By Nigel M Smith | Indiewire March 13, 2013 at 1:34PM
You don a lot of tattoos in the movie. How long did that take to put on?
It’s funny because the way that they do it is just like how you do it as a kid. Like you peel off the thing and put it in water, but they were super strong stick. So we’d put them on like that and they would last five days, so we’d redo them every five days. But yeah, I’d be walking around Austin with this sleeve and I’d be at Whole Foods, and some girl would come up and say “I like your tats.” And I’m like “thank you?” I didn’t know what to say because then I’d be that douchebag who’s like “oh, no, they’re fake, I’m doing them for a movie. I’m an actress” So I just went with it.
Talk about method.
Oh yeah, I went full blown “Lincoln.” It’s funny because nobody would recognize me like after work when we went to a bar to have drinks. They’d be like “hi, oh you.” Because they would take my hair out and I wouldn’t have the crazy makeup so no one would notice me.
Air sex, have you ever heard of it before?
I actually thought that I had invented air sex. Because in our first meeting I said “So, air sex. Because you know, I do the air hump.” And they were like “what is that?” And sometimes when I get really excited and like something I’ll do this little air hump. [Paxton gets up and starts humping the air...] You can’t see what I’m doing but I’m gyrating in a sexual way, like a Muppet character. [She sits back down.] And they said “no, we’ve never heard of that, but air sex is real.” So I started looking up YouTube videos at home and I was just like this is ridiculous, oh my god. I just thought it was so funny. I got to sit in on the audition process for the Jeff character, played by Zach Cregger. And so I read for a bunch of different dudes and he didn’t understand the air sex. I could see why you would think it might not work, but I was really sold and into it. I was pumped about it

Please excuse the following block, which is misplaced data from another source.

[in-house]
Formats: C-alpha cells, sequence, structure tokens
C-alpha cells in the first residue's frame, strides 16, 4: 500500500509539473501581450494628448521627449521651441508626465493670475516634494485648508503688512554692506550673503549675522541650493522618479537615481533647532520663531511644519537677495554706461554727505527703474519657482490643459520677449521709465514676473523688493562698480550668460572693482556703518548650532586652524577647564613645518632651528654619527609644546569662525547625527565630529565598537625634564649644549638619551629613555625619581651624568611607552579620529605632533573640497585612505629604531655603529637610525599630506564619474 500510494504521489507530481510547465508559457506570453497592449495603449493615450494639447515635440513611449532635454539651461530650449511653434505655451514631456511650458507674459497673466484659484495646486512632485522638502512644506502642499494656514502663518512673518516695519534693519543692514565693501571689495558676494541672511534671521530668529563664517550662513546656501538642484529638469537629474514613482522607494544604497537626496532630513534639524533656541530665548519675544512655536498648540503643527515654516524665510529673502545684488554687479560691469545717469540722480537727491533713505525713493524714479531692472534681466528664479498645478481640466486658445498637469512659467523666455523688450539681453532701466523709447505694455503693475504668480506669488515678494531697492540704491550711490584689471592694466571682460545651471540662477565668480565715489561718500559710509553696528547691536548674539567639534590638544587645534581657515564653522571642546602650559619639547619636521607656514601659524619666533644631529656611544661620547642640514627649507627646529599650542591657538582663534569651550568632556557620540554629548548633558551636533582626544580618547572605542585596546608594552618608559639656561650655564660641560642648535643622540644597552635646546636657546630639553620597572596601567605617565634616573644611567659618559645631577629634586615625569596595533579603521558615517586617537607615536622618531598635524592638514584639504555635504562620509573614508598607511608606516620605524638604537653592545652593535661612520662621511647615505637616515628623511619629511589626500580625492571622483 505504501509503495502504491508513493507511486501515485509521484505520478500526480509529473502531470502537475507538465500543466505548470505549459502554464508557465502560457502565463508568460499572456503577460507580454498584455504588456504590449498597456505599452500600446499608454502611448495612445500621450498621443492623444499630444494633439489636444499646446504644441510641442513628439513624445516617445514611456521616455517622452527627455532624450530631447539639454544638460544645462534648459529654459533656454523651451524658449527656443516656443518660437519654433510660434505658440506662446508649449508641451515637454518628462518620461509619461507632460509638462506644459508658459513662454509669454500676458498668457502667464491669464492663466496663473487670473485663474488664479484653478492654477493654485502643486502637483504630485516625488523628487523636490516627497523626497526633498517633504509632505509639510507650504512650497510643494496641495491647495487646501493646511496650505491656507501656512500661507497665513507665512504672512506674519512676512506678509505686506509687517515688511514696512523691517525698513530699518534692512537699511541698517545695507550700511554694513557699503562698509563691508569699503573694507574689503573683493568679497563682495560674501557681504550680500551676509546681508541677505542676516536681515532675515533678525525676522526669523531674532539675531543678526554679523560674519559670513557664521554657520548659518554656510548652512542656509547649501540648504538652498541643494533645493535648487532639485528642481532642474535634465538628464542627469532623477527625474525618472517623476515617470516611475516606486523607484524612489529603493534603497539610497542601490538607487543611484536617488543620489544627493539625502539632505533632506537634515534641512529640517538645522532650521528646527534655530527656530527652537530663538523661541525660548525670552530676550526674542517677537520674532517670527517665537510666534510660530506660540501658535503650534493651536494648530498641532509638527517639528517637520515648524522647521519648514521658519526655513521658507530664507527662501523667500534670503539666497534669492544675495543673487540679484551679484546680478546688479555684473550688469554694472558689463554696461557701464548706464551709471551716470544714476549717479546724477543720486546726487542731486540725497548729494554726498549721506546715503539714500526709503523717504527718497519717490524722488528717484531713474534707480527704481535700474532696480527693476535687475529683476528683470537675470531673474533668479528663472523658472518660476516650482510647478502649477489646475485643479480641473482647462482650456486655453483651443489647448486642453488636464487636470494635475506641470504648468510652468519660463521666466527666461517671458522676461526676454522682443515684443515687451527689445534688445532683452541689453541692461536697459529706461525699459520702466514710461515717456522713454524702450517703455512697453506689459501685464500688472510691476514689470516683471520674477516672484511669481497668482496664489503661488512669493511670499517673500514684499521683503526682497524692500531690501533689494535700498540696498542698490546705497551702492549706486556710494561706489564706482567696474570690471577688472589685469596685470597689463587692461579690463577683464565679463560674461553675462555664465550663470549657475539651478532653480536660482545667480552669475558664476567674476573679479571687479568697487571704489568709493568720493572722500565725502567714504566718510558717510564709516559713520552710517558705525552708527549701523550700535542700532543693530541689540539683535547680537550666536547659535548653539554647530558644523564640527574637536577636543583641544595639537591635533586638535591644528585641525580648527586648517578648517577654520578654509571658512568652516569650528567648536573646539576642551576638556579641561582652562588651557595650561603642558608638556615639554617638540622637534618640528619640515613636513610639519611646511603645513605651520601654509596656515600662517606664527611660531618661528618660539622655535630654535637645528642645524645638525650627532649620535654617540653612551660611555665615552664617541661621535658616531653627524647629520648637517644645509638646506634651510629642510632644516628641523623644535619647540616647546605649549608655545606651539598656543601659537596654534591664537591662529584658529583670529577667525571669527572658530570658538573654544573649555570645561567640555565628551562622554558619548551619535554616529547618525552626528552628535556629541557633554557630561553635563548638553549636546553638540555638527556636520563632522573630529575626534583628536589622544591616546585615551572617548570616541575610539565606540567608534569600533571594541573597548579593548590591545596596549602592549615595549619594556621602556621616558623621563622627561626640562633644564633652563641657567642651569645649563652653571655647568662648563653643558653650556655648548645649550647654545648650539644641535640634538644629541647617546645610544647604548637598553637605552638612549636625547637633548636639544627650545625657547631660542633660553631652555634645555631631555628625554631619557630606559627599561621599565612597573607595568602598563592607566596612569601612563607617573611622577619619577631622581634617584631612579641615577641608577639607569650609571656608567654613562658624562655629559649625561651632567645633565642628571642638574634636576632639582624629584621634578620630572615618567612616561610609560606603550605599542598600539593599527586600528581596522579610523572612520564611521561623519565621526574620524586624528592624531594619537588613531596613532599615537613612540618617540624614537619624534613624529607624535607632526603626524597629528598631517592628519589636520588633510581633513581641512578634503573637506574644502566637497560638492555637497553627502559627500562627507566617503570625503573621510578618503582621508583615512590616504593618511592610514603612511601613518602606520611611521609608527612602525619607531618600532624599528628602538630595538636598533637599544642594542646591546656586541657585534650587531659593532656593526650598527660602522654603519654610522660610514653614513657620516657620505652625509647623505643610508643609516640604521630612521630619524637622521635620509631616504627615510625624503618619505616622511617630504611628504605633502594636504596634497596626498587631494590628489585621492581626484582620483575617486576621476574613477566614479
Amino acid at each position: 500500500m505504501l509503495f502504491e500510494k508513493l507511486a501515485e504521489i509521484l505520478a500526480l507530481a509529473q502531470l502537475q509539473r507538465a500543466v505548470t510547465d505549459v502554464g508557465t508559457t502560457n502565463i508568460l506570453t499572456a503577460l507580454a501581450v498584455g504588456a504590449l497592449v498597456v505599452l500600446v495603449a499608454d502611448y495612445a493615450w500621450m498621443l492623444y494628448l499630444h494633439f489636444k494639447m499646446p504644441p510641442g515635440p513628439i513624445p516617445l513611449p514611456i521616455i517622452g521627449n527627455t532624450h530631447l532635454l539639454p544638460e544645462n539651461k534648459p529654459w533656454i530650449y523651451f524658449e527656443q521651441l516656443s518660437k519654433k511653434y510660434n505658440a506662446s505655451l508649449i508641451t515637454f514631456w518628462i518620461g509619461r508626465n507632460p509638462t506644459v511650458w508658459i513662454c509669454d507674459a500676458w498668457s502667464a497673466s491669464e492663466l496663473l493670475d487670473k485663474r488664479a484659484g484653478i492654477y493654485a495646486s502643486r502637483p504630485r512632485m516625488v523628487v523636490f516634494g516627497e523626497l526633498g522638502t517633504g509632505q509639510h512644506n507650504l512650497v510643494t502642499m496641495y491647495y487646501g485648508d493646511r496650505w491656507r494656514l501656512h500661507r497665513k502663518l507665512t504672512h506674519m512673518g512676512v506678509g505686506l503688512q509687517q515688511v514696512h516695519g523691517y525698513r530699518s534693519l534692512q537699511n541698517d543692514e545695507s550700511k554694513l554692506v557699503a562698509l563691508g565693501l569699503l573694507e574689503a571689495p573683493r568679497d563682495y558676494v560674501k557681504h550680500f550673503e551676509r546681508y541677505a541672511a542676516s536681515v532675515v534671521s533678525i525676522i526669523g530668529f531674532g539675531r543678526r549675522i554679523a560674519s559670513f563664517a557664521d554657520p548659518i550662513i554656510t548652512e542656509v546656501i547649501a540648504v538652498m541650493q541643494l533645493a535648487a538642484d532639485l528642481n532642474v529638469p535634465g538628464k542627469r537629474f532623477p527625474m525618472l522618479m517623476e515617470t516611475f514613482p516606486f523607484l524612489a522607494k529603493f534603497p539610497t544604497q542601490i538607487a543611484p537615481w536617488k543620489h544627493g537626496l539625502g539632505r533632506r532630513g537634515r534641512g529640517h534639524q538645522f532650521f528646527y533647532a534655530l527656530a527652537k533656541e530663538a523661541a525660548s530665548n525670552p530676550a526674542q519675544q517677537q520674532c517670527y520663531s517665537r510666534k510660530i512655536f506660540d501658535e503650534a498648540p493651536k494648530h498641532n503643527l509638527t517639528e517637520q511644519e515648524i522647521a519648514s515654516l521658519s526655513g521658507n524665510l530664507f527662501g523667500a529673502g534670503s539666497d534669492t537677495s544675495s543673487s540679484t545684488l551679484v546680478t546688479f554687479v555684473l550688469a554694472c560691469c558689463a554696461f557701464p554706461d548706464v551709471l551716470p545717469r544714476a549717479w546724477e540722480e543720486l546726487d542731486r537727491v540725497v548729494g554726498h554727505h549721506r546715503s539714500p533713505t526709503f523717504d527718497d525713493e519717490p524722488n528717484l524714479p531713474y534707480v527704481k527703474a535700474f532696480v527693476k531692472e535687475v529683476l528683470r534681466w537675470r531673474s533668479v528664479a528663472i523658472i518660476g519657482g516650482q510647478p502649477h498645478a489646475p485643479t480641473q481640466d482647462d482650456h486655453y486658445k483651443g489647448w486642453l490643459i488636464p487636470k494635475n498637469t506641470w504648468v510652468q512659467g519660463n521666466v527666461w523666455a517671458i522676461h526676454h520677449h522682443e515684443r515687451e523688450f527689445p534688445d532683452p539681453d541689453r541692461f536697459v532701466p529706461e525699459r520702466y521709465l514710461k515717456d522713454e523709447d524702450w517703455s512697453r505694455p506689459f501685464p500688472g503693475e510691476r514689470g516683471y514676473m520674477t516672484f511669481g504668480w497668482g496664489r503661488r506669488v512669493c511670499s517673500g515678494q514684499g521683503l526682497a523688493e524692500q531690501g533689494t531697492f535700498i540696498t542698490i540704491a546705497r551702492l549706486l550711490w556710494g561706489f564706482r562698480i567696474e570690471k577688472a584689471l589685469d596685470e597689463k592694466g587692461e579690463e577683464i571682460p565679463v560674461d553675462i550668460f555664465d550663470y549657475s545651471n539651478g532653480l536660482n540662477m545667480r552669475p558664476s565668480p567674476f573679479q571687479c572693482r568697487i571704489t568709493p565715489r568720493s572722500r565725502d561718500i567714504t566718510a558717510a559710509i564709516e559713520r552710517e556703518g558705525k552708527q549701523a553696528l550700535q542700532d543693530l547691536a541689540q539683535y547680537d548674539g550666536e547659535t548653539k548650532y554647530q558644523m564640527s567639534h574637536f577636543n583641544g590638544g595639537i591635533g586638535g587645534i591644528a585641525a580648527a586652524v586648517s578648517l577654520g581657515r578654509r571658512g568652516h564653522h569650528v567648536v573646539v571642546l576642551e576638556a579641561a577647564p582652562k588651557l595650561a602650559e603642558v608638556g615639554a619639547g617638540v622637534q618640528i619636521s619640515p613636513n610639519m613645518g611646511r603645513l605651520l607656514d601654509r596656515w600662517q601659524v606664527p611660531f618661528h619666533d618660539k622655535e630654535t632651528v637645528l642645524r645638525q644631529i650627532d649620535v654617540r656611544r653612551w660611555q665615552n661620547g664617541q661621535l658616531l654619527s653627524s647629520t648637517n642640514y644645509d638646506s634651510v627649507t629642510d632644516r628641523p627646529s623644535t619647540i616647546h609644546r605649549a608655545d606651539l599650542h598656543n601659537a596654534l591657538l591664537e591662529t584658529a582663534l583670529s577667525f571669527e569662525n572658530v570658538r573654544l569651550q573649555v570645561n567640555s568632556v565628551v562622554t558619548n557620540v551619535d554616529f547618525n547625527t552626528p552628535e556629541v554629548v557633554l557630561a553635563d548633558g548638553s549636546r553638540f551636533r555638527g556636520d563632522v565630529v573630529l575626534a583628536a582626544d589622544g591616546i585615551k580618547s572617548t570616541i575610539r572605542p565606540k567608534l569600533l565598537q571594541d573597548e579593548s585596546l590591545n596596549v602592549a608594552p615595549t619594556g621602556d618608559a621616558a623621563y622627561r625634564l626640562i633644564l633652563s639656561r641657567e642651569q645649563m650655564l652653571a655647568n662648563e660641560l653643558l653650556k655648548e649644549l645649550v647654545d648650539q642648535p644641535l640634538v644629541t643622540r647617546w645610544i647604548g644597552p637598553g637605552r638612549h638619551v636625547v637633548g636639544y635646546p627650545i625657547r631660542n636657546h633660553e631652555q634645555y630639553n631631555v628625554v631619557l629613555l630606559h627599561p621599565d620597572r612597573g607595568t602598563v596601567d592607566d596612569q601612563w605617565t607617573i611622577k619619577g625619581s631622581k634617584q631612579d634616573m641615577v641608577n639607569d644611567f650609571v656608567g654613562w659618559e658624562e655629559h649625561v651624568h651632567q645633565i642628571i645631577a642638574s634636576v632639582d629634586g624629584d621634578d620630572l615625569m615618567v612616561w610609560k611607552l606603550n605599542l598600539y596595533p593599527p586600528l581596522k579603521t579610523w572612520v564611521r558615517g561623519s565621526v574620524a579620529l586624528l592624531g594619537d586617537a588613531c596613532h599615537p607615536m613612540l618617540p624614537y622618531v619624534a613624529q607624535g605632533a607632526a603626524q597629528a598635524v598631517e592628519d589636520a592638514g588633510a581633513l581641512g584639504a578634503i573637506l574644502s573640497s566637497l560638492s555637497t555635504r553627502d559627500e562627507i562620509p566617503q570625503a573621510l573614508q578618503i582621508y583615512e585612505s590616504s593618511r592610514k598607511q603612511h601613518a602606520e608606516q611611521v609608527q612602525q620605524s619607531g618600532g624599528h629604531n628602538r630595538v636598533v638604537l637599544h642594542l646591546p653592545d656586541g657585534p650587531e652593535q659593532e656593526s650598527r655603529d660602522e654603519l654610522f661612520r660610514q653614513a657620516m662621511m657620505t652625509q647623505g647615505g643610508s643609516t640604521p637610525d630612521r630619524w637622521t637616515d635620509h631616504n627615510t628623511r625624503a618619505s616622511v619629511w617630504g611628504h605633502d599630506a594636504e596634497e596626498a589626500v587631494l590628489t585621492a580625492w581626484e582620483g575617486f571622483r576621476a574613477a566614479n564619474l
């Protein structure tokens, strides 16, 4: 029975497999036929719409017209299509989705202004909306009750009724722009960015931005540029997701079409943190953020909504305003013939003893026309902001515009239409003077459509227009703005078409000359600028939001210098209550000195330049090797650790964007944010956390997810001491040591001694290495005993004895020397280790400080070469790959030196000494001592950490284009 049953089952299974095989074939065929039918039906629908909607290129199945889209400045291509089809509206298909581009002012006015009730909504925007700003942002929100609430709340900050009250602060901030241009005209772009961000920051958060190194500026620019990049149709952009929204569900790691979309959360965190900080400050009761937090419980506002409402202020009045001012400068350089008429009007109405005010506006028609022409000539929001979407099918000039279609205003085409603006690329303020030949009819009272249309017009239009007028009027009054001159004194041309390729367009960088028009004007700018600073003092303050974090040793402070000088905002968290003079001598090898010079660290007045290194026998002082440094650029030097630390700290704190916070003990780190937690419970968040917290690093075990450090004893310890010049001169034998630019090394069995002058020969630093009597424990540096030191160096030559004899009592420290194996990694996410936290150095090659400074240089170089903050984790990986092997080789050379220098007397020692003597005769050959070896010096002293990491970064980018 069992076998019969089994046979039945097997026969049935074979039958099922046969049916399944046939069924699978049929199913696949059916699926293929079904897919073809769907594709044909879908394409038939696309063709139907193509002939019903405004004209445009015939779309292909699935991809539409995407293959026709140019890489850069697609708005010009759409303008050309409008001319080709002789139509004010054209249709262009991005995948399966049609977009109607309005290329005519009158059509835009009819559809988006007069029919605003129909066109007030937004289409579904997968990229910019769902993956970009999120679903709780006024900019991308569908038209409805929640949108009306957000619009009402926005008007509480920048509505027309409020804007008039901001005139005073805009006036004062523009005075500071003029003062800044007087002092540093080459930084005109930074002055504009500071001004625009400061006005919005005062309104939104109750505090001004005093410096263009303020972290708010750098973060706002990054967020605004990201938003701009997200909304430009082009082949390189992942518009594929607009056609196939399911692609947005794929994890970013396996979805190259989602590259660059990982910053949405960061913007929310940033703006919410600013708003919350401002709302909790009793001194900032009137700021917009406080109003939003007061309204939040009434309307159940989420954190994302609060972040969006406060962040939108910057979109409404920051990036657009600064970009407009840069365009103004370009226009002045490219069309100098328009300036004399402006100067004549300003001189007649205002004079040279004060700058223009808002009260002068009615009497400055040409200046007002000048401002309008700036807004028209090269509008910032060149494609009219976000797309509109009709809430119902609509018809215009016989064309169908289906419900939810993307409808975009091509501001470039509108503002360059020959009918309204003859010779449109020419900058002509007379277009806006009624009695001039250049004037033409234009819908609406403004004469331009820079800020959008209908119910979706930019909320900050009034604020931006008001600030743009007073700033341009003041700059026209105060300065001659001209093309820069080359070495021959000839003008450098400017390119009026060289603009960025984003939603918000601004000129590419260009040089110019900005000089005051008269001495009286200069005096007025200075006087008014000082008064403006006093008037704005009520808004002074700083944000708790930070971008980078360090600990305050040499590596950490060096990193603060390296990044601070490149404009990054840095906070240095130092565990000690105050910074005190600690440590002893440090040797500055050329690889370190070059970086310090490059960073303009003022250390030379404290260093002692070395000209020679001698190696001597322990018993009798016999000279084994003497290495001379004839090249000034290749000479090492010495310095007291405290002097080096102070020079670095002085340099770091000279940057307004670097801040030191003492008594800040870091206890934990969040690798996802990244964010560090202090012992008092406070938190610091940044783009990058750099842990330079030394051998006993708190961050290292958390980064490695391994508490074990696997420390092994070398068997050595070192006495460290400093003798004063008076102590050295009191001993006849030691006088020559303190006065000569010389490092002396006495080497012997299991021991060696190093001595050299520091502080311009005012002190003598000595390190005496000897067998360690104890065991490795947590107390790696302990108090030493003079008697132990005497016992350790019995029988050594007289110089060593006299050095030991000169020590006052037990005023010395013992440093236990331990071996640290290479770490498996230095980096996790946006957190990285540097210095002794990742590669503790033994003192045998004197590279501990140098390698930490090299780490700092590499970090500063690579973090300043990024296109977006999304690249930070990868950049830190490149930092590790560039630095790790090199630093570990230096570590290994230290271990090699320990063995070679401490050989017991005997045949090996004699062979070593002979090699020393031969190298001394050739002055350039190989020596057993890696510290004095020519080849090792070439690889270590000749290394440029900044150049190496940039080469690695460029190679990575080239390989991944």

Did you choreograph that small dick routine before getting up on stage at the Alamo Drafthouse?
No we had to choreograph beforehand. We shot that the last week with a live audience filled with people we didn’t know but also crew members. So by the end we were all BFFs so I felt a little more comfortable. But throughout the filming Bryan would be like “so are you guys coming up for ideas for air sex? Is it coming to you, you got this right?” And I’m like “oh my god, three weeks away.” And then the night before I had a panic attack I thought “I can’t do this, my ideas aren’t funny,” and I called Bryan and I was like “we have to go over some stuff, come over.” And he came over to the hotel room and it was us in the room with the furniture moved and corny music on my laptop just spit-balling ideas, trying to come up with the funniest thing. So he helped me a lot. It was a group effort of us just tossing ideas back and forth, but by the end of it when I was getting up there, I knew what I was doing. I had the routine all figured out in my head.
So were you happy with it?
(Laughs) I guess. It was really embarrassing to do the routine, because the first time you do it everyone’s laughing. Then the second time they’re still kind of laughing. By the 18th time I’m doing it, no one is laughing. Or there would be sometimes where Bryan would need sound, so he’d be like “audience, fake laugh.” So I’m doing all of this stuff to a room full of strangers.
If you can do that, you can do anything though right?
(Laughs) Right, I’ve conquered all of my fears.
Do you feel like you’re at a new stage in your career, veering off into more comedic territory?
I hope so. It feels really cool to have two movies in the festival that I feel I’ve done something really different in. Something that I feel people haven’t seen so much. So, I hope so. I love doing comedy and I hope that people see this movie.